After her first prize in piano, it would have been necessary for her to go to the Conservatory of Paris to perfect her art. But she took two more years of harmony at the Conservatory of Dijon. Private lessons of general education were intensified, but too late, alas, to bear their fruits. We do not know their frequency, but music continued to take most of her time. At eighteen Elizabeth also studied English, and at this time she found a real enjoyment in sewing lessons as she loved beautiful clothes.
As a daughter of an officer and wife of one, used to moving, Mme. Catez loved to travel. From the age of eight at least, Elizabeth, with her mother and sister, took long trips during the summer vacations. They often went South, where Mme. Catez had spent her youth; there were prolonged sojourns in Saint Hilaire, where the Abbé Angles had been curate for some fifteen years, and at Carlipa, where the Rolland aunts lived. Four times at least the Catez spent their vacations in Lorraine, the Jura, and the Vosges.
In her letters (for example to Alice Chervau, Marie-Louise Maurel, and Françoise de Sourdon), Elizabeth spoke of her enthusiasm for the beauty of nature, the mountains and the sea; she expressed her joy at seeing her friends, at playing tennis and croquet, of joining in musical sessions. Everywhere she was loved. A person who was with her only a few days summed up her memories sixty years later: “Very lively, endowed with great charm, she enthusiastically shared in the diversions of our age . . . Elizabeth was too attractive for one to forget her.”
But there were not only girl friends, there were also young men. The Souvenirs is deliberately vague on this subject: “. . . her charming appearance aroused many hopes around her. . . .”
“Without Making a Face”
Here we invite the reader to read in Volume III our introduction to the Diary which she wrote at the age of eighteen and nineteen; it is, so to speak, part of this biographical sketch.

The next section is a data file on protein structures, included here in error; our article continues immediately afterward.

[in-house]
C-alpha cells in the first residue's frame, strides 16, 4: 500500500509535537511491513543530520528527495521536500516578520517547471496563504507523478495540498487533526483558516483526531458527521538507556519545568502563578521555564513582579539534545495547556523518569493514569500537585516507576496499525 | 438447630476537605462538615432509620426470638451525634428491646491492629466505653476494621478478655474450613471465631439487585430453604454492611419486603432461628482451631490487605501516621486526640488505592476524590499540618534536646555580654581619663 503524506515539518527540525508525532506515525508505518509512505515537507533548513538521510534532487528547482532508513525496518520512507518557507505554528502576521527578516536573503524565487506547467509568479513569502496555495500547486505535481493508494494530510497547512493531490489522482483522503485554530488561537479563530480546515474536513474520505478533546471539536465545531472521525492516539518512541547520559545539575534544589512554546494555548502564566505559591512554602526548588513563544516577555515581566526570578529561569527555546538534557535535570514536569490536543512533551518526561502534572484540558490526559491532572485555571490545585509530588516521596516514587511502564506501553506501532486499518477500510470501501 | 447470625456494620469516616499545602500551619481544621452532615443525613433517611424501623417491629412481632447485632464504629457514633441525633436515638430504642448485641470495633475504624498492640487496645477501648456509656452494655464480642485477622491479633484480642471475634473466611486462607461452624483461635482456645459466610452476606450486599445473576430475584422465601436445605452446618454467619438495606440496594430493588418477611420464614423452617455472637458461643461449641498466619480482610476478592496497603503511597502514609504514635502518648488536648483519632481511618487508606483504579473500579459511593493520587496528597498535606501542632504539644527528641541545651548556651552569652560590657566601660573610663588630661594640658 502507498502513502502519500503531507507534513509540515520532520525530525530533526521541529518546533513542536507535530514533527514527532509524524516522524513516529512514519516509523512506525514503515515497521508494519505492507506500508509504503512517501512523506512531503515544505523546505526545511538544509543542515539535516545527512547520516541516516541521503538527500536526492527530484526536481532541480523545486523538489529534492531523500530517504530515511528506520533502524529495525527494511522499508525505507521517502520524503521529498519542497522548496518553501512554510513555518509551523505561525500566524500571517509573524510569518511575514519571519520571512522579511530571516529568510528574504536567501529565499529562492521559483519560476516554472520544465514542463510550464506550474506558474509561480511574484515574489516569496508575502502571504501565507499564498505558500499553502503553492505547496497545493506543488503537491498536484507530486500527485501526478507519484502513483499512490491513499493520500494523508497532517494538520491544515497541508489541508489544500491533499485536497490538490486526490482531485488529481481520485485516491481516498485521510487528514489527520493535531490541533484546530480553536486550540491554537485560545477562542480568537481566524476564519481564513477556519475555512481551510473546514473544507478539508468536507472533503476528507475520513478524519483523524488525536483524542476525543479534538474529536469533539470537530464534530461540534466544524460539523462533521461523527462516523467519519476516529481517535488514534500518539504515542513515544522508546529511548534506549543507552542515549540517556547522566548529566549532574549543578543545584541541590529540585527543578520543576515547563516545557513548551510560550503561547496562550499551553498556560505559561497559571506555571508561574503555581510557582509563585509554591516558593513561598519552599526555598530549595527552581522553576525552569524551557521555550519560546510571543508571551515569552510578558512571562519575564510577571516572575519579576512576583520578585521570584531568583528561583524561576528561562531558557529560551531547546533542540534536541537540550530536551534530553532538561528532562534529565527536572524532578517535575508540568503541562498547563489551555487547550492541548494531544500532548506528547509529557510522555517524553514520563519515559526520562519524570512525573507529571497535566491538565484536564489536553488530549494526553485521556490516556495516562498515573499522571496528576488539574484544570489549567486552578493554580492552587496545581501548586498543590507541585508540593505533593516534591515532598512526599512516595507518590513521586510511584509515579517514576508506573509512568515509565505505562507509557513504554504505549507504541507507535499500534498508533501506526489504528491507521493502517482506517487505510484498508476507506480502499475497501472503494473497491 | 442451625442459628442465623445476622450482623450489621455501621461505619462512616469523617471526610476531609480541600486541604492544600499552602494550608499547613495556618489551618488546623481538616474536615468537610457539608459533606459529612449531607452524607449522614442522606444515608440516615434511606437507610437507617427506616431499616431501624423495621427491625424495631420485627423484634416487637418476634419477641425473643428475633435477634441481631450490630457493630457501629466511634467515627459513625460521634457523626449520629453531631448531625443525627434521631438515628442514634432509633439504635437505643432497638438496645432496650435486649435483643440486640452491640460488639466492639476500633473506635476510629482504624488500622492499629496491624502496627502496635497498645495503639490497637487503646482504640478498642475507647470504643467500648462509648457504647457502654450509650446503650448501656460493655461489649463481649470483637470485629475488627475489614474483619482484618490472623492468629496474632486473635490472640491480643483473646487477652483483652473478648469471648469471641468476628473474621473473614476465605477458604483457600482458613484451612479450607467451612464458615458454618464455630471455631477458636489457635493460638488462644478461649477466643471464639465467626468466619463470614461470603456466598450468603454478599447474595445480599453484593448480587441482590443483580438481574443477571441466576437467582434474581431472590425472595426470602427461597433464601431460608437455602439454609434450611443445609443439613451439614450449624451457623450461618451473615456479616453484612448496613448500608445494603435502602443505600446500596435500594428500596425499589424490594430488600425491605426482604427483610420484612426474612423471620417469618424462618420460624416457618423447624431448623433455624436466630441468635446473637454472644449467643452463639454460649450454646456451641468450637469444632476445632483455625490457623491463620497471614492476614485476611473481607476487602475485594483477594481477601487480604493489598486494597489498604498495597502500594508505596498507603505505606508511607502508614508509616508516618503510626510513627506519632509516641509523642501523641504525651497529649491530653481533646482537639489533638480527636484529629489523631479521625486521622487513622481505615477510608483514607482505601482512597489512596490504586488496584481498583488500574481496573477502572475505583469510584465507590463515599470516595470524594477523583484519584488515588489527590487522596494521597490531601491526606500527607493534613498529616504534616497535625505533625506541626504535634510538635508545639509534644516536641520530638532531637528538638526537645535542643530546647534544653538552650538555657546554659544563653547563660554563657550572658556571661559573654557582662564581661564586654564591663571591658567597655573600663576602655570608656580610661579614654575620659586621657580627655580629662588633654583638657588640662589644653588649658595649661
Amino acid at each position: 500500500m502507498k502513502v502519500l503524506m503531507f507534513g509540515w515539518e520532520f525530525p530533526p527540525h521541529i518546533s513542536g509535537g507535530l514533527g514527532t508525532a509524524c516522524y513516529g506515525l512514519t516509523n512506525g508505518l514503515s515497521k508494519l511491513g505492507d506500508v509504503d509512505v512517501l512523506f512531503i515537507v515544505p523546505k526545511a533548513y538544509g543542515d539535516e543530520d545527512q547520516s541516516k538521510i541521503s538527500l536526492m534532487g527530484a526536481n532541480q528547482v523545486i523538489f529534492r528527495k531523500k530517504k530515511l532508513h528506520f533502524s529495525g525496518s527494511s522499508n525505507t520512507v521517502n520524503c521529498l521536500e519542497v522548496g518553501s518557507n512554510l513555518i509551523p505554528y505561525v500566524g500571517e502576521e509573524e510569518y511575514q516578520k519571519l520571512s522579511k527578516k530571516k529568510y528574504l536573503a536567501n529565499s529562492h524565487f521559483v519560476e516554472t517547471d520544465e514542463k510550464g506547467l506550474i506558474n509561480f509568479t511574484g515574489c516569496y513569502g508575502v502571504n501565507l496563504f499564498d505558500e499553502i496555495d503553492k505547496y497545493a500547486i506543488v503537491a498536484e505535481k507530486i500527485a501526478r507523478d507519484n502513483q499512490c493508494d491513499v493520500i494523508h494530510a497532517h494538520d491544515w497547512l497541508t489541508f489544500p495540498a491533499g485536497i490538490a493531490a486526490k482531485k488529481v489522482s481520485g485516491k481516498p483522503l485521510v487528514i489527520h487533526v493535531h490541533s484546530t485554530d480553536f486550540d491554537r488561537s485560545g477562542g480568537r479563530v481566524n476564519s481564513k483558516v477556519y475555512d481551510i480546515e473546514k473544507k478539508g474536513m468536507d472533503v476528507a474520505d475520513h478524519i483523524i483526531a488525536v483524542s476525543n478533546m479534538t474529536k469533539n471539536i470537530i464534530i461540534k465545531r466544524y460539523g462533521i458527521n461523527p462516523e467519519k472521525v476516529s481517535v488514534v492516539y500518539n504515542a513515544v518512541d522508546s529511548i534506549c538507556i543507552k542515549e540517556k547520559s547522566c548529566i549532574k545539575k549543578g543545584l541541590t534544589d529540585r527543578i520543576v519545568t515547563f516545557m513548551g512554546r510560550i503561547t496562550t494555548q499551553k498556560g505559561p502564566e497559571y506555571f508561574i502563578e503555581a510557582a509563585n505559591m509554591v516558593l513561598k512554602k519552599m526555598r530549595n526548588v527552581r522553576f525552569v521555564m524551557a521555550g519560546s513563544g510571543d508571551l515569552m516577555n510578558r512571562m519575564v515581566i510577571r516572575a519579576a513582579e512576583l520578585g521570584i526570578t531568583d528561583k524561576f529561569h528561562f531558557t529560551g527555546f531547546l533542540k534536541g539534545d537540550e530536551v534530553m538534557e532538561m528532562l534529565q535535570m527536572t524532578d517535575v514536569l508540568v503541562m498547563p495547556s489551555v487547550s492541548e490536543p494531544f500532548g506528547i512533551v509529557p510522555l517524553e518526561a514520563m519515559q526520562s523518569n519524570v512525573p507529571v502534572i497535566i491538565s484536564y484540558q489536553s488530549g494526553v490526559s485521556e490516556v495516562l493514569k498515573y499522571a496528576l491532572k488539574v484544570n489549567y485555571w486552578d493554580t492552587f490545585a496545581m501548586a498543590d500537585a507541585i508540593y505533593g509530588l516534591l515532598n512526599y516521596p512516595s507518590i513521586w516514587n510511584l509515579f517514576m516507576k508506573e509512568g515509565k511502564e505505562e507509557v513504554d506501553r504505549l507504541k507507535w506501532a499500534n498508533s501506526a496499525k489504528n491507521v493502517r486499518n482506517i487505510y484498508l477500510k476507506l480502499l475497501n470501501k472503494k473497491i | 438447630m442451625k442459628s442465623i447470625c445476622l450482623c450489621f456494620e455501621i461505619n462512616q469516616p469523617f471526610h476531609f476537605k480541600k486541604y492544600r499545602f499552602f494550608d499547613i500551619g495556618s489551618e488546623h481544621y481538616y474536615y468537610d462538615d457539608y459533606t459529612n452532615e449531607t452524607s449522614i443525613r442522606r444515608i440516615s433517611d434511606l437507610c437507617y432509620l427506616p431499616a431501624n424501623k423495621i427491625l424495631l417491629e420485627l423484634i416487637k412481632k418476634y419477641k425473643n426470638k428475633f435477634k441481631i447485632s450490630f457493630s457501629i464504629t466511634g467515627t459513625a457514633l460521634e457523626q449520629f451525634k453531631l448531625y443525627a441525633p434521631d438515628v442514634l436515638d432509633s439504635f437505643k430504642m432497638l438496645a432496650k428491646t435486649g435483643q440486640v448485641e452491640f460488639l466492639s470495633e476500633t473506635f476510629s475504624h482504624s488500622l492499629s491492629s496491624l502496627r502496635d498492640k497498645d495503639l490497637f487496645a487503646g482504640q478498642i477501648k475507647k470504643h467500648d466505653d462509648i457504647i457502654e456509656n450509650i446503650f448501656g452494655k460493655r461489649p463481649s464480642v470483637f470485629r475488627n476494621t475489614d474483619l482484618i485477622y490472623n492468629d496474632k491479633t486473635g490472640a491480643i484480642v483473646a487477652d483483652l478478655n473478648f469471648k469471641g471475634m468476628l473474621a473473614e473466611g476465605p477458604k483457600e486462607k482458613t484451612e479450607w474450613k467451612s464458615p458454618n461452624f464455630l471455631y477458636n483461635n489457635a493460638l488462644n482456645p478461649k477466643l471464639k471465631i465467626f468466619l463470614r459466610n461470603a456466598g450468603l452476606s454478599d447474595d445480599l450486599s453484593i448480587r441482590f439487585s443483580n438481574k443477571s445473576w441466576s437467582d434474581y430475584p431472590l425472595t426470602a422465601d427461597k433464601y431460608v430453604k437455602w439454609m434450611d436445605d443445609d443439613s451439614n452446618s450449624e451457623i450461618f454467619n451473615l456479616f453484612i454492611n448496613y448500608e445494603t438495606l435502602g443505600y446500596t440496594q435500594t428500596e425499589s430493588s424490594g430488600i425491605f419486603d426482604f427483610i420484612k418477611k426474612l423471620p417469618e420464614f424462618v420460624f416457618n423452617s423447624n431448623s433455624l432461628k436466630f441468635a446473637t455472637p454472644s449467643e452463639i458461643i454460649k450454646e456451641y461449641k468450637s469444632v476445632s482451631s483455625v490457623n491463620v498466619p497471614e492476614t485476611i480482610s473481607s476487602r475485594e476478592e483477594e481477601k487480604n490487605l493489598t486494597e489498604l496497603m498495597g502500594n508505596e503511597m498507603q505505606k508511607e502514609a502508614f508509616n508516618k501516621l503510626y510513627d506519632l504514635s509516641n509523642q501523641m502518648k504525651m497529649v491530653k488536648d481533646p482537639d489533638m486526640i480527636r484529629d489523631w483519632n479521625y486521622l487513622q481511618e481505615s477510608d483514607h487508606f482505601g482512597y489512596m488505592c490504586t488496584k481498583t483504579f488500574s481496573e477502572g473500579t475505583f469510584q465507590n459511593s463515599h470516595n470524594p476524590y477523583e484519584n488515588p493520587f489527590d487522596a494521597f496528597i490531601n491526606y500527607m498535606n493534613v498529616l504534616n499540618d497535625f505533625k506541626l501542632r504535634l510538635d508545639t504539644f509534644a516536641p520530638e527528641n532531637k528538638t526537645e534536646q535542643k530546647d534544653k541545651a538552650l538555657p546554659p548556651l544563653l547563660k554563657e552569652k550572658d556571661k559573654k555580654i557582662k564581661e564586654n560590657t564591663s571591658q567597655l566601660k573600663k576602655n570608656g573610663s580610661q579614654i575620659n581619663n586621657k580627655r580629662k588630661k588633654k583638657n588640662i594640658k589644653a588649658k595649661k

Let us simply recall that March 26, during the great mission preached in Dijon, Mme. Catez finally consented to her daughter’s entrance into Carmel—but not for two years. Five days later, “full of excitement,” Mme. Catez came to speak to her of a “superb match,” even though that day was Good Friday. Sabeth reaffirmed her total adherence to Jesus (D 124 and P 69 on the same day).
From her Diary we can infer that the young girl, without ever having made a vow of obedience like her neighbors, the Carmelites, had many occasions to practice it. But soon Mme. Catez lifted her former ban on speaking with the Sisters (the Externs and the Prioress) of Carmel. Elizabeth asked for admission in June 1899. Nevertheless, earlier, faced with her mother’s opposition and, above all, the question of conscience that her mother’s ill health raised, Elizabeth had completely agreed to fulfill the concrete will of the Lord, even if it went contrary to her own plans for the monastic life. In her hope she lived in total abandonment, throwing herself “without making a face” (the expression is her confessor’s) into her situation as a young layperson in the world.
So she continued to travel and meet her friends in Dijon and elsewhere. She dressed elegantly and her hairstyles were impeccable. She was noticed in the circle of military families and at the dances where one met many people; Mgr. Brunhes, future Bishop of Montpellier, boasted of having danced with her in his youth. And the more perceptive men said to themselves: “She is not for us; look at her expression.”
Sabeth radiated his Love. During a dancing party one evening, a lady suddenly said to her: “Elizabeth, you see God.” Her whole being was orientated towards him. When Charles Hallo, Marie-Louise’s brother, complimented her on her talents, she answered teasingly: “Charles, you annoy me!”
Her passion was Jesus, to “share” his joys and his griefs, to be near him and to give him absolutely everything. As she did not yet live in his presence in Carmel, she, like Catherine of Siena interiorized her “cell”:
May my life be a continual prayer, a long act of love. May nothing distract me from You, neither noise nor diversions. O my Master, I would so love to live with You in silence. But what I love above all is to do Your will, and since You want me to still remain in the world, I submit with all my heart for love of You. I offer You the cell of my heart; may it be Your little Bethany. Come rest there, I love You so. . . . I would like to console You, and I offer myself to You as a victim, O my Master, for You, with You. (PN 5)